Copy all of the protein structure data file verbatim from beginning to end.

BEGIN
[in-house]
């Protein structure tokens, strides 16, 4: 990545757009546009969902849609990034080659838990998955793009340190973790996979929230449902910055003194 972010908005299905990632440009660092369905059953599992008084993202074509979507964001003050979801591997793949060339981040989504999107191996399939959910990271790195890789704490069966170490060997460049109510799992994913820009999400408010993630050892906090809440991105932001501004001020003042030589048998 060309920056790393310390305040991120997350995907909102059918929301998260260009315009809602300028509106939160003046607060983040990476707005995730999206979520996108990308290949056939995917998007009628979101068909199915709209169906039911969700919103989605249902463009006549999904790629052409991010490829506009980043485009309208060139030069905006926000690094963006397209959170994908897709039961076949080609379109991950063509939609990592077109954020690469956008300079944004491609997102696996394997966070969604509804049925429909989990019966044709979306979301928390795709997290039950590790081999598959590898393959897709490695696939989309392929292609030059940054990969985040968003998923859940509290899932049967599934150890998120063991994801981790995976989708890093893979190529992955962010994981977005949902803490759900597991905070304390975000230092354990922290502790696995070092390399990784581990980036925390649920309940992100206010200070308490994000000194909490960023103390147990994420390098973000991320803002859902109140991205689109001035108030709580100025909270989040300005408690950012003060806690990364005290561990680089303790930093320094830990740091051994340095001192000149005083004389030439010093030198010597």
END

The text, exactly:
[in-house]
């Protein structure tokens, strides 16, 4: 990545757009546009969902849609990034080659838990998955793009340190973790996979929230449902910055003194 972010908005299905990632440009660092369905059953599992008084993202074509979507964001003050979801591997793949060339981040989504999107191996399939959910990271790195890789704490069966170490060997460049109510799992994913820009999400408010993630050892906090809440991105932001501004001020003042030589048998 060309920056790393310390305040991120997350995907909102059918929301998260260009315009809602300028509106939160003046607060983040990476707005995730999206979520996108990308290949056939995917998007009628979101068909199915709209169906039911969700919103989605249902463009006549999904790629052409991010490829506009980043485009309208060139030069905006926000690094963006397209959170994908897709039961076949080609379109991950063509939609990592077109954020690469956008300079944004491609997102696996394997966070969604509804049925429909989990019966044709979306979301928390795709997290039950590790081999598959590898393959897709490695696939989309392929292609030059940054990969985040968003998923859940509290899932049967599934150890998120063991994801981790995976989708890093893979190529992955962010994981977005949902803490759900597991905070304390975000230092354990922290502790696995070092390399990784581990980036925390649920309940992100206010200070308490994000000194909490960023103390147990994420390098973000991320803002859902109140991205689109001035108030709580100025909270989040300005408690950012003060806690990364005290561990680089303790930093320094830990740091051994340095001192000149005083004389030439010093030198010597």